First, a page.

Fig. 3
figure3

miR-214-3p was down regulated expression in HPV16 positive cells and acted as a suppressor gene in cervical cancer cells. A The expression miR-214-3p in End1/E6E7 and SiHa cells was significantly lower than in C-33A cells. B, C C-33A, End1/E6E7 and SiHa cells were transfected with miR-214-3p mimic and negative control for 24 h, 48 h and 72 h, the cell viability was measured by CCK8 assay and cell proliferation was measured by EdU incorporation assay. Results showed that the cell viability and proliferation of End1/E6E7 and SiHa cells were significantly inhibited, but there was no significant change in C-33A cells. The representative fields were photographed and counted at × 200 magnification. The cells were counted in five different fields per assay under the microscope. D Upregulated expression of miR-214-3p increases early apoptotic population in End1/E6E7 and SiHa cervical cancer cells after transfected with miR-214-3p mimic. The mean values and standard error were obtained from three independent experiments. *P < 0.05, **P < 0.01.

HOTAIR serves as a sponge for miR-214-3p

To clarify whether there was an interaction between HOTAIR and miR-214-3p, we performed an integrating bioinformatics analysis to identify the potential binding site on two non-coding RNAs with starbase v2.0 database. Finally, we found that the 7 bp seed sequences (CAGCAGG) at 5′ end of miR-214-3p were fully complementary to the 1807–1813 bp on HOTAIR (Fig. 4A). We performed dual luciferase assay to verify the function of this binding site as a microRNA response elements (MREs)on HOTAIR. First, we obtained a 600 bp fragments of the predicted binding site flank sequence (including the upstream 300 bp and downstream 300 bp) by PCR. Then, this 600 bp fragment was inserted into a reporter plasmid which expresses luciferase, the renilla luciferase plasmid was used as a control. In order to avoid the influence of abnormal oncogene expression patterns and HPV interference in tumor cells, we performed the dual luciferase assay in HEK-293 T cells. The results showed that the activity of luciferase was approximately 20% reduced after co-transfected with miR-214-3p mimics and HOTAIR reporter plasmid compared to control cells (P < 0.01), indicating that this site was indeed a response element on HOTAIR sequence (Fig. 4B). HOTAIR could rely on this response element to serve as a sponge against miR-214-3p, and inhibited the function of miR-214-3p in cervical cancer cells.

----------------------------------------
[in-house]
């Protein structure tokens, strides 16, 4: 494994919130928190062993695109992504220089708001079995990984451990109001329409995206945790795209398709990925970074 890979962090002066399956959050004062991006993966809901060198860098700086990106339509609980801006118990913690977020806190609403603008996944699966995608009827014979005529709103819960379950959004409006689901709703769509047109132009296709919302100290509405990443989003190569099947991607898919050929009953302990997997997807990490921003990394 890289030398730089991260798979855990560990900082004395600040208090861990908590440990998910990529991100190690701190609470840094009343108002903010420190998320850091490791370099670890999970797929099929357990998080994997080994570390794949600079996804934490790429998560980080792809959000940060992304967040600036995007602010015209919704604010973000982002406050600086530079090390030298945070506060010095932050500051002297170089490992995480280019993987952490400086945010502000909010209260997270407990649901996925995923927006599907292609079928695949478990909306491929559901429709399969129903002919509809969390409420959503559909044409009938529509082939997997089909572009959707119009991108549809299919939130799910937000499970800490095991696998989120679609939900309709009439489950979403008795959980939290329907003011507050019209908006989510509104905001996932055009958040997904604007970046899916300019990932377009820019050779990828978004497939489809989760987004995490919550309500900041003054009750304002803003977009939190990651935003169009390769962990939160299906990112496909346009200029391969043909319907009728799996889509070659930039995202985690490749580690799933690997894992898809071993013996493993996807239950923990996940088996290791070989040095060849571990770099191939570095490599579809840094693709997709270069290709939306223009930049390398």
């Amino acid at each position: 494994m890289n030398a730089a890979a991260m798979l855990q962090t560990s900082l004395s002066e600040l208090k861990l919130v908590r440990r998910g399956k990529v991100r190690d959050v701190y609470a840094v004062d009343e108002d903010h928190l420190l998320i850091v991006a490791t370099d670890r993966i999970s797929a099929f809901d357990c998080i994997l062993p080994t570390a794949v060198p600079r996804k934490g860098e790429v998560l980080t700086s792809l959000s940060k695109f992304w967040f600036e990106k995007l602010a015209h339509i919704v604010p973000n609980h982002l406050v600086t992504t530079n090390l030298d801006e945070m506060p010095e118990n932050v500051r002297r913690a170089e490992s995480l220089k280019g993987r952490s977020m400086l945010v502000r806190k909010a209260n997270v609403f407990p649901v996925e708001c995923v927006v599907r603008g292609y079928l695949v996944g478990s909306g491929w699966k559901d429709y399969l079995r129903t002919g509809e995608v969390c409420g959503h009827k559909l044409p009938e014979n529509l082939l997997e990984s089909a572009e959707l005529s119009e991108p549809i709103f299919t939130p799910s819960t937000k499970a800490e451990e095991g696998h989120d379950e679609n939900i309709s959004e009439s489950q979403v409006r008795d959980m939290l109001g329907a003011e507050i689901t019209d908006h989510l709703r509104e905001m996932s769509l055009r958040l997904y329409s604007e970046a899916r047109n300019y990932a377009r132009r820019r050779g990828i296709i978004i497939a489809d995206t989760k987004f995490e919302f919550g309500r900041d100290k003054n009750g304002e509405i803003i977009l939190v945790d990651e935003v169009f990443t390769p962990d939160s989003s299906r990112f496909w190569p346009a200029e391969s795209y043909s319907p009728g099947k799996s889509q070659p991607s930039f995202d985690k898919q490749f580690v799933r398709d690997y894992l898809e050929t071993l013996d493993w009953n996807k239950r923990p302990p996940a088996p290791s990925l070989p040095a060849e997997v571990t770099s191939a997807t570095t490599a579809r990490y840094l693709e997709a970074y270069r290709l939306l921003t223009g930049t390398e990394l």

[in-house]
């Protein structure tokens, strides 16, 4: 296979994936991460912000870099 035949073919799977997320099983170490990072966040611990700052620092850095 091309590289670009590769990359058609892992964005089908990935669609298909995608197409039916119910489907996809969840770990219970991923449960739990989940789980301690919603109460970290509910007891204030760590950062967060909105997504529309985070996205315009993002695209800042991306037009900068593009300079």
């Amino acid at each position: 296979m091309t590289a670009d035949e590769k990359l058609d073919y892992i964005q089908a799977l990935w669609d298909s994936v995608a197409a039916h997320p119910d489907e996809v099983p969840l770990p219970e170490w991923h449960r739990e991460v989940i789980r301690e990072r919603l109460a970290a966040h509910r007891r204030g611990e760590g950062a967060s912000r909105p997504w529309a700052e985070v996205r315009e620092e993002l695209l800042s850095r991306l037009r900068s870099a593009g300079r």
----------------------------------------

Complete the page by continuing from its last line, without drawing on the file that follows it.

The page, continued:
Fig. 4
figure4

Validation of HOTAIR as a sponge of miR-214-3p in cervical cancer cells. A Bioinformatics analysis of miR-214-3p response elements on HOTAIR sequence. The seed sequences of miR-214-3p (CAGCAGG) were fully complementary to the 1807–1813 bp on HOTAIR. B The activity of luciferase was significantly reduced after co-transfected with miR-214-3p mimics and HOTAIR reporter plasmid in HEK-293 T cells overexpressing miR-214-3p. C Knockdown of HOTAIR significantly upregulated the expression of miR-214-3p in HPV16 positive cells, but not in HPV negative C-33A cells. D HOTAIR-A (contain MRE) obviously inhibited miR-214-3p expression in C-33A cells. E The expression level of miR-214-3p was significantly upregulated when HPV16 E7 was inhibited in End1/E6E7 and SiHa cells, respectively. F The expression level of miR-214-3p was significantly reduced when HPV16 E7 expression was enhanced in C33A, End1/E6E7 and SiHa cells, respectively. The mean values and standard error were obtained from three independent experiments. *P < 0.05, ***P < 0.001

Next, we focused our analysis on the expression of miR-214-3p in cells transfected with HOTAIR siRNA. Results suggested that the expression of miR-214-3p was significantly enhanced by approximately 8.5 and 1.8 folds in HPV16 positive End1/E6E7 and SiHa cells after HOTAIR knocked down, respectively (Fig. 4C). However, in HPV negative C-33A cells, knockdown of HOTAIR did not significantly change miR-214-3p expression. Conversely, as shown in Fig. 4D, it was found that miR-214-3p expression was obviously reduced by 40% when HOTAIR-A plasmid which contained the binding sites of miR-214-3p was transfected into C-33A cells.